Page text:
Raising Children With Integrity

It seems to me there is an epidemic right now in American society of narcissitic males in my age group.  I have heard from many women dealing with this, and it is very sad how this is affecting families.  (If you are unsure what this is, try this article; it is a personality disorder that begins very early in life, cannot be diagnosed until adulthood, and is very difficult to treat).  Somehow, though, I started making the leap from narcissism to  – well, what makes a good human being?  How do I want my son or daughter to act in a relationship when they have their own families?   These traits, of course, are not exactly opposite narcissism another since narcissism is a psychological order and I am talking in generalities about raising children who can function in relationships.

However, I think much of this boils down to integrity.  I have seen so many relationships ripped apart by not just self-centeredness (which is different from narcissism) but by a complete lack of integrity; public lives are not at all the same as what is going on in private; the partner and family are not first.  I think what is most difficult about this is the model it sets for children; children generally know something is going on when things don’t match up.

So in order to teach integrity, one must live in integrity.  What does this mean?

I think it means several things:

Merging your personal and private lives.  Don’t act in such a way or be into things in your private life that you would be completely embarrassed and upset if your children found out.  Be consistent across the arenas and roles of your life.  That is part of having a moral character.  Having a conscious and understanding of what you are doing when it is vastly different from one role to another helps you correct this and stop.

Believe in people, help people, build people up. If you live in a family  with other people, it is not just about you.  Self-centeredness is not a good trait on the job or in the family.  We expect adolescents to be self-centered, not forty-year-olds.  Be equitable and fair in how you deal with people and teach your children to do the same.

Be accountable – apologize first, admit when you are wrong, try to make amends. Love people enough to build bridges with those you can (and I am not talking about toxic relationships here.  For these people, I think it is important for our children to see us as we model boundaries).   Hold your children accountable in how they treat you, other members of the family, themselves, and in relationships outside the home.  Accountability in relationships and respect in relationships go hand in hand.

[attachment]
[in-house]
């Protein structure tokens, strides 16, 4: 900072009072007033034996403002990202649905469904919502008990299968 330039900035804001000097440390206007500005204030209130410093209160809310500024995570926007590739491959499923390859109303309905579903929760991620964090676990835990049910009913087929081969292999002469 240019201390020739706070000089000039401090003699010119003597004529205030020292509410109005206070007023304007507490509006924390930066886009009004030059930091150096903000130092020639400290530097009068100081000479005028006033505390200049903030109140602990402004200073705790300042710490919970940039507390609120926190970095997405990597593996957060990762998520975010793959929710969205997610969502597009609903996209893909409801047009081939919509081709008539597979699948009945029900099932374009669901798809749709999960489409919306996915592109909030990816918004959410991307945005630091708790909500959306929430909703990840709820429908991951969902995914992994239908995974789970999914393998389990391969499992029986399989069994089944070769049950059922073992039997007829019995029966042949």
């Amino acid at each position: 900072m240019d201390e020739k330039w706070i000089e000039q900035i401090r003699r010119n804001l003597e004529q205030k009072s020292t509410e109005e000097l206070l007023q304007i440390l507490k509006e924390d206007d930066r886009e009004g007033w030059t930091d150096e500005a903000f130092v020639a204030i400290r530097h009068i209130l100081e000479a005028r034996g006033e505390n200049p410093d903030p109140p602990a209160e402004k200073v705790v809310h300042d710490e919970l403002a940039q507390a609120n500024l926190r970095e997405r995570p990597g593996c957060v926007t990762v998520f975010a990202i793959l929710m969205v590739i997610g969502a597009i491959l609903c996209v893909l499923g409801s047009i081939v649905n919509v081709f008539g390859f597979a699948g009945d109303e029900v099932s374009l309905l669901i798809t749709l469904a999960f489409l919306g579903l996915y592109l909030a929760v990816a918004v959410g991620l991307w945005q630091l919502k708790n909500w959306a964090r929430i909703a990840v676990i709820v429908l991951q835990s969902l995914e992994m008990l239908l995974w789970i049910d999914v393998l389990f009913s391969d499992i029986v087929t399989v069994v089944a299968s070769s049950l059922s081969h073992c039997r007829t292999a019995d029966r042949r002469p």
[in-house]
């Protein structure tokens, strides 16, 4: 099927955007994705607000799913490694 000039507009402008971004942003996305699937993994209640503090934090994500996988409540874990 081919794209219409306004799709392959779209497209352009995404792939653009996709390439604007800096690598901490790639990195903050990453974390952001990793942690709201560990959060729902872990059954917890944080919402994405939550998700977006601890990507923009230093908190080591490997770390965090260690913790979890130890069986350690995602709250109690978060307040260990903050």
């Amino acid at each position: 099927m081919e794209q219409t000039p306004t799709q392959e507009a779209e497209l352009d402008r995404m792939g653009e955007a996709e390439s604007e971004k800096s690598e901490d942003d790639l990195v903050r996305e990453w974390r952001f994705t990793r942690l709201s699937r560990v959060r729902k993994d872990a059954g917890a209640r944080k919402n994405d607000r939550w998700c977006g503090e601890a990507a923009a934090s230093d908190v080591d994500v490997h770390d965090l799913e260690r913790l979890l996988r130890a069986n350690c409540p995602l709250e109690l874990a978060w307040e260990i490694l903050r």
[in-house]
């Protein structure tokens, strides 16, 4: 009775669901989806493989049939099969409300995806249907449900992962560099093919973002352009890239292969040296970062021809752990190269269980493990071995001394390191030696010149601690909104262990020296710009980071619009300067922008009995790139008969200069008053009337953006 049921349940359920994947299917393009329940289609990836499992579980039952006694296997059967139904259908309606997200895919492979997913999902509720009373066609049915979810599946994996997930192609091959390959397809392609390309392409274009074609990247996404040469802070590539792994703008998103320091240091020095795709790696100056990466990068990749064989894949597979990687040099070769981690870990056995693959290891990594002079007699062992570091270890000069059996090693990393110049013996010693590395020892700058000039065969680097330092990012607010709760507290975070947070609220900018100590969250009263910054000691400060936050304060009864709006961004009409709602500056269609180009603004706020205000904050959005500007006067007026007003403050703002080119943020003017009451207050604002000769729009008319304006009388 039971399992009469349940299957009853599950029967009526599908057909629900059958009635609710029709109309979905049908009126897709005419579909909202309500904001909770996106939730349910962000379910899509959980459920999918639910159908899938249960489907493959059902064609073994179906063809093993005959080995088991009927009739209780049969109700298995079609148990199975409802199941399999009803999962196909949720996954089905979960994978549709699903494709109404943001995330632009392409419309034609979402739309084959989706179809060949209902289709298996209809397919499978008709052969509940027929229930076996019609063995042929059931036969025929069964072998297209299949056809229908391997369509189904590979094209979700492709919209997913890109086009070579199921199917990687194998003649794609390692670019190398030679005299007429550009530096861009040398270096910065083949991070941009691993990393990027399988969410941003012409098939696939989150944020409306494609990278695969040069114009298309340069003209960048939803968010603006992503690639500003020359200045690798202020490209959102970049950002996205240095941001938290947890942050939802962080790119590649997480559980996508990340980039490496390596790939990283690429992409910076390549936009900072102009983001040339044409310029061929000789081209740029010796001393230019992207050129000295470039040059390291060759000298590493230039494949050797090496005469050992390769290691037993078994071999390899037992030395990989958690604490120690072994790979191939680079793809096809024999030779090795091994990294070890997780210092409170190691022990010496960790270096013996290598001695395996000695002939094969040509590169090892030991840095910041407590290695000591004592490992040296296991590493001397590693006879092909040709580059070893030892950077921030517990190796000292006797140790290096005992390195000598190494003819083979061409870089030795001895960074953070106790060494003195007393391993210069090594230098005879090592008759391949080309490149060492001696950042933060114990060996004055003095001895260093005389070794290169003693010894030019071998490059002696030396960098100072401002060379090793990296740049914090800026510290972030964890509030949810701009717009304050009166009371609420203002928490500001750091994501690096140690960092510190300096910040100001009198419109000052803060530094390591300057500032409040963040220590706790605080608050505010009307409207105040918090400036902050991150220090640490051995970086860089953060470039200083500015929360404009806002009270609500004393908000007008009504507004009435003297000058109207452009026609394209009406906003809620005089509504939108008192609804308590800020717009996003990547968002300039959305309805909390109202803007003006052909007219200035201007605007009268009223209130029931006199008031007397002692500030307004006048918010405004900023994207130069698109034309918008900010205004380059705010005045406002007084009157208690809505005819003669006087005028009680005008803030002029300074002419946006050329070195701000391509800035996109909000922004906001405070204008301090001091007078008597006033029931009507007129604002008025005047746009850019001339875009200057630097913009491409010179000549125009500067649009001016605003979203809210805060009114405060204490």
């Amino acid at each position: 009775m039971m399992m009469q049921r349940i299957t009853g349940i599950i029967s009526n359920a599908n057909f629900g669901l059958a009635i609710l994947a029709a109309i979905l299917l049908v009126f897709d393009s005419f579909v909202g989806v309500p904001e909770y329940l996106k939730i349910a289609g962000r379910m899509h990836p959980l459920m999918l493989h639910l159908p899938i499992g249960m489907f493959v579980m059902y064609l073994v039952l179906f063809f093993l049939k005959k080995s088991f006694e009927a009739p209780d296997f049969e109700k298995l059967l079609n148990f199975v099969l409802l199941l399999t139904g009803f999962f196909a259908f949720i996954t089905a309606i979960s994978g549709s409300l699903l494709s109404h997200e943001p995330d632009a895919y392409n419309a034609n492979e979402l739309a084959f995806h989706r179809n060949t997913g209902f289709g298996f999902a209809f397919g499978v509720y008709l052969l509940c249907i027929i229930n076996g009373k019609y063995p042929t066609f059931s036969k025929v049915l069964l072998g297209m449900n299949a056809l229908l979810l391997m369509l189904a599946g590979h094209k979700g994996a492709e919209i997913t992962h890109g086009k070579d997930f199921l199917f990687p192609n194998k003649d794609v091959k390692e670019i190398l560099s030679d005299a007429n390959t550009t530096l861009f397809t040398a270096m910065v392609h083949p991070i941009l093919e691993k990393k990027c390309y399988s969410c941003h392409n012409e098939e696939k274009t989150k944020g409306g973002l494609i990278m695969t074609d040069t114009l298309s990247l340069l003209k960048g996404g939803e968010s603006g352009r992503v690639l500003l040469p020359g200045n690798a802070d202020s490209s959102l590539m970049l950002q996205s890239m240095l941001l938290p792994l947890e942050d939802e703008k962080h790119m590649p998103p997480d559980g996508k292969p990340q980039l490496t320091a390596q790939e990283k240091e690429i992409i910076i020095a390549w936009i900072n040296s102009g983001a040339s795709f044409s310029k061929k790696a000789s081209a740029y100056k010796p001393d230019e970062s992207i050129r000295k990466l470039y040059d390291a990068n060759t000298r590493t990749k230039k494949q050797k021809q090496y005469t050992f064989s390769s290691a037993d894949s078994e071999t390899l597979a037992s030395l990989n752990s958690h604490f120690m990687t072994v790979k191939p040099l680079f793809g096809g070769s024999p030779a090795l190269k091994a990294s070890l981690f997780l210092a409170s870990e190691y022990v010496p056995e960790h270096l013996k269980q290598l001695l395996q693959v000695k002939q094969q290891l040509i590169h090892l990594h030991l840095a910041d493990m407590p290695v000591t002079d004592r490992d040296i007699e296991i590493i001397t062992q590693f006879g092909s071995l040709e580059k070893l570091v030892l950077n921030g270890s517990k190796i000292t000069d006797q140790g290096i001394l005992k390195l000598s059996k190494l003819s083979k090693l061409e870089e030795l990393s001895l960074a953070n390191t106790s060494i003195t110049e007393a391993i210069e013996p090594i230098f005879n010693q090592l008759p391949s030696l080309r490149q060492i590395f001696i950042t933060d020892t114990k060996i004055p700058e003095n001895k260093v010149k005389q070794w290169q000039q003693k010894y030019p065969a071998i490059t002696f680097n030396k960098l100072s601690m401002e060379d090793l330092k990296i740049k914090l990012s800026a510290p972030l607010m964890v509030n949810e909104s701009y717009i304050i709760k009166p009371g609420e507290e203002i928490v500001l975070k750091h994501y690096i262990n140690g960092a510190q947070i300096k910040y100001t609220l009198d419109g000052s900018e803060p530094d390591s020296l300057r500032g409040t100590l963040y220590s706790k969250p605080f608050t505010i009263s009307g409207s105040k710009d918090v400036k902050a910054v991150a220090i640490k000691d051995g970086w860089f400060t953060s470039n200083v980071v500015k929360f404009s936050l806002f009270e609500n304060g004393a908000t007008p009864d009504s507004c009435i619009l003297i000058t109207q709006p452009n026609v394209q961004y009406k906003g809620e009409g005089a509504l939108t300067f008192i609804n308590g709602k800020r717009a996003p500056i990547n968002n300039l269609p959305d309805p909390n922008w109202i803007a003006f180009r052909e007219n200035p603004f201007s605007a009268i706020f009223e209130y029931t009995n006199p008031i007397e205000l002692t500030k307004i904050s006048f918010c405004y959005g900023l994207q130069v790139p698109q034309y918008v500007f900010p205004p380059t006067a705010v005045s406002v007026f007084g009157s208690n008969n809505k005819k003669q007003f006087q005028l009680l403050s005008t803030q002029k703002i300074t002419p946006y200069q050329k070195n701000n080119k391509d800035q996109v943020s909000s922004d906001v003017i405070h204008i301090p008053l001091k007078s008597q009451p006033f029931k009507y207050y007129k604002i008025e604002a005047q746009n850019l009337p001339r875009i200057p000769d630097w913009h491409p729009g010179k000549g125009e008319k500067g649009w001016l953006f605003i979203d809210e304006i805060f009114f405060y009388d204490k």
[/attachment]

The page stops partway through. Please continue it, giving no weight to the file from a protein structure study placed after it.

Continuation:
Follow through – If your word means anything, you will follow through on what you say and what you believe and your children will do the same.

Be honest and loyal, and teach your children not just how to not be a bully, but how to empathize with people and feel what they are feeling.  Part of integrity requires emotional intelligence, and again, thinking about others and being a good communicator. Relationships sometimes dissolve, not over bullying, but over one party not being able to read the other and respond to that.    Teaching children how to deal with conflict in a productive manner is so important.

Believe in the positive; look for the helpers and  any good things in the tragedies of the world.


5 thoughts on “Raising Children With Integrity

  1. Having been raised (and sexually abused) by a narcissist (which really got in the way of homeschooling), I truly value this post, and the post on toxic behavior and people. There are so many hard choices to make for the health and well-being of our children and their children’s children. For those who see narcissism in their own behavior (referred to in recovery world as “fleas”), or in others they are or have been close to, there is a world of information and support at http://outofthefog.website . They cover many personality disorders; narcissism is the only one that I have explored. May the angels of healing, comfort, and joy be with all who travel this path. They are truly all possible.

  2. Hi Carrie. Thank you for this post. The way you wrote it made me assess myself as a parent. It made me scrutinize my kind of parenting. We always want the best for our children. We want them to grow up as responsible adults, have a good family, a successful career. With most parents being busy with work, we tend to just check on grades to see if they’re doing good in school. We look after their health, their “material” needs, the usual stuff. Parents seldom ask their kids if they “helped someone in school”. Being a good example may help them see you as a role model. I tell my children to follow the golden rule. “Do unto others what you want others to do unto you.” But, you’re right. This principle is just words if I don’t tap into their emotional intelligence.

  3. Pingback: Raising Light in Darkness | The Parenting Passageway

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